Fly Fishing Classes

CHEROKEE NATIONAL FOREST, Tenn. — After turning off U. S. Highway Eleven, it is mandatory that you take your time to negotiate the multitude of curves for the next seven miles to Reliance, Tennessee. Some curves require a slight tap on the brake pedal. Others demand healthy pressure.



The seven miles is a refreshing drive along portions of the Hiwassee River while taking in the scenery of the Cherokee National Forest. My grandson is starting to fly fish. The first year’s event by the Hiwassee Chapter of Trout Unlimited would be both a learning experience and a refresher course.



Backtracking to 1959, a group of concerned trout anglers met on the banks of the Au Sable River in Michigan. The goal was to move the state of Michigan from the stocking of “cookie cutter” trout to maintaining the rivers for wild, native trout. Later the state of Michigan implemented the new program. As the organization grew, the idea spread to Illinois, Wisconsin, New York and Pennsylvania. Trout Unlimited now has thirty-six state councils with three hundred eighty seven chapters including eight chapters in Tennessee.


The success of the organization is due to efforts grounded in science as they deal with issues surrounding coldwater species as trout and salmon.

The Hiwassee Chapter of Trout Unlimited is an offspring of that meeting so long ago. The Hiwassee River is their focus - its overall health, proper use, and the fishery for rainbow, brown and brook trout. The water flows from the Apalachia Dam in North Carolina create fluctuating temperatures and water levels that aren’t conducive for natural reproduction. Stocking is necessary but the size of holdover trout can be amazing. There are those who have caught small rainbow trout that indicate natural spawning but hasn’t been confirmed by the presence of redds (nests).


Rounding the curve at Childers Creek Road revealed a scene I had never seen before! The parking lot and campground were packed! The chapter has had a monthly gathering at the Reliance Fly and Tackle for more years than I can remember. This day was the first meeting this year due to delays brought on by the corona virus. Attendance was phenomenal with 41 people who signed up through the Facebook page.


Finding a slot for my little car made me glad I didn’t drive the pickup truck. The low buzz of conversation on the covered deck reminds one of a beehive, that is, lots of activity. Peyton Holcombe welcomed the group and took a quick survey. There were a variety of answers- want to try fly fishing; learn more about the river and how to fish it, expand their list of fishing places. A Power Point by Warren Tamargo was shown along with use of fly rods, reels, tackle and accessories. Questions are answered along with the appropriate item shown.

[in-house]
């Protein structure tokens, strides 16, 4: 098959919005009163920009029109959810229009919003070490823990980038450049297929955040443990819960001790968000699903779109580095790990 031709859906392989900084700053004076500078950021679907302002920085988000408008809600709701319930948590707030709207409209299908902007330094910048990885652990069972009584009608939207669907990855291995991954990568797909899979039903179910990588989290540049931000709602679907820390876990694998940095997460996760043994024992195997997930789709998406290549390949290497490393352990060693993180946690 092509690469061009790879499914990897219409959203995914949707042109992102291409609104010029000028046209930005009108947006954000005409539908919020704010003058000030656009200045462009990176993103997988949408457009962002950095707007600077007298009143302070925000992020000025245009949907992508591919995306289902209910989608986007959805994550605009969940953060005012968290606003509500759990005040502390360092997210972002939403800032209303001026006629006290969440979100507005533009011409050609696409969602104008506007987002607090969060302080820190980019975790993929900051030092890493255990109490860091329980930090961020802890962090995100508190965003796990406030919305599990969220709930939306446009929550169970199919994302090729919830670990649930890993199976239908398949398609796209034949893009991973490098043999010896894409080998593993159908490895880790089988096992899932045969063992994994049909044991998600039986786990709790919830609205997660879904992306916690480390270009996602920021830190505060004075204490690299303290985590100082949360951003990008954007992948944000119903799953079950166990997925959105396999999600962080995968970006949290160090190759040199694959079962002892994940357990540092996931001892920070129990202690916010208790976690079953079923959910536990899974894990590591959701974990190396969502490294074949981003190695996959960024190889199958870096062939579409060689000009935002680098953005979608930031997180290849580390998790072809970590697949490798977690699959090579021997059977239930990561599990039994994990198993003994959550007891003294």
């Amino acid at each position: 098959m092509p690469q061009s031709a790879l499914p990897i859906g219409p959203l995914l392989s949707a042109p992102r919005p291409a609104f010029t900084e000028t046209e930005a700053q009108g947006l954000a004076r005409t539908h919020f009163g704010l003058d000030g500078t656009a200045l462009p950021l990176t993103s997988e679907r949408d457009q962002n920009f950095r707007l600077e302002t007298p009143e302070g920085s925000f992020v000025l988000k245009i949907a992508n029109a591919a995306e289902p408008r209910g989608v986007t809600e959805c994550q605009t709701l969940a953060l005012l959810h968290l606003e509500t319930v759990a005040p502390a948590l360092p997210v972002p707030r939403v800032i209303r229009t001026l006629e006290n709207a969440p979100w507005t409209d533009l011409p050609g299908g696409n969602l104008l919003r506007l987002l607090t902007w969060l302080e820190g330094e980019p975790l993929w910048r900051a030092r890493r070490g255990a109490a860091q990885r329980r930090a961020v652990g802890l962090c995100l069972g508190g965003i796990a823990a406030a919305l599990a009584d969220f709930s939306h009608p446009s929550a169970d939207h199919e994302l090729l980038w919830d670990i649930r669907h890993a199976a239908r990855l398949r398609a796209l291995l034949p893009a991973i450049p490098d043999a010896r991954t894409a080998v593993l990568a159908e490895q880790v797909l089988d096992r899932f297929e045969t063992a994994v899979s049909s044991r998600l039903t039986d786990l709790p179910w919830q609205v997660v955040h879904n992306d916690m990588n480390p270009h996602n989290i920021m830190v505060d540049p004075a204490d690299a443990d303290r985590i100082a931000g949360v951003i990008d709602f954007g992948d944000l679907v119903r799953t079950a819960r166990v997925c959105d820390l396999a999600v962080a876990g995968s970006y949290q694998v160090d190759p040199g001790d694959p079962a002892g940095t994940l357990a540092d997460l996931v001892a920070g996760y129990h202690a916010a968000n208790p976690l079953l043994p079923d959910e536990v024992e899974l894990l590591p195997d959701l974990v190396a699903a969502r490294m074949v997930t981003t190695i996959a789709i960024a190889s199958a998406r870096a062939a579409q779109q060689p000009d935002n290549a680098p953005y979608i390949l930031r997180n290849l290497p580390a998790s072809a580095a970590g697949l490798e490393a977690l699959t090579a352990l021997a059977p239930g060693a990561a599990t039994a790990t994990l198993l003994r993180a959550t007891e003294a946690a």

The group took a short break and met behind the store along Childers Creek for the bug sampling. Aquatic life is taken from Childers Creek to teach what is present, what trout eat, what flies that imitate bugs at their various life stage. Member Mary Alton held the seine while another member stirred up the bottom and cleaned off rocks to dislodge aquatic life to drift into the seine. Here is where the fun begins!


The seine is placed on a picnic table. Adults and kids take positions around the picnic table to find things as insect larvae and crawfish to be placed in a tray for observation and identification. The score sheet is used by many agencies to determine water quality, assigning a value to different things found in the water. A score of twenty-two is passing with a twenty-three tallied today. Another Power Point displayed some of the more common insects, their development stages and the flies that imitate them.


Casting lessons followed another short break. Due to the large group, an open area across the road was used. Several fly rod outfits have been donated by sponsors are handed out by the members. Spacing is done to allow room to cast. Warren Tamargo shows the proper way to thread the line and leader. Class begins when everyone is ready.


The basic pick-up-and-put-down cast is demonstrated. The class begins to cast. Members mix with the group to offer tips on the proper and efficient casting motions. Some get the giggles at their first attempts but settle into a routine of picking up the line, making a backcast and laying down the line like one would do on the river. The class breaks up with several declaring to practice more and come back next month.

The chapter offers “post-graduate” classes for those who want to take their skills to another level. The second step is fishing the Hiwassee River by learning how to wade safely, learning places where fish hide or feed and how to present a fly to catch them.

The third class is learning to tie flies by using various materials and the techniques to apply the materials to a hook. Imitation of insects, minnows and terrestrial insects as grasshoppers top the list of flies.


Photos courtesy of John Torchick



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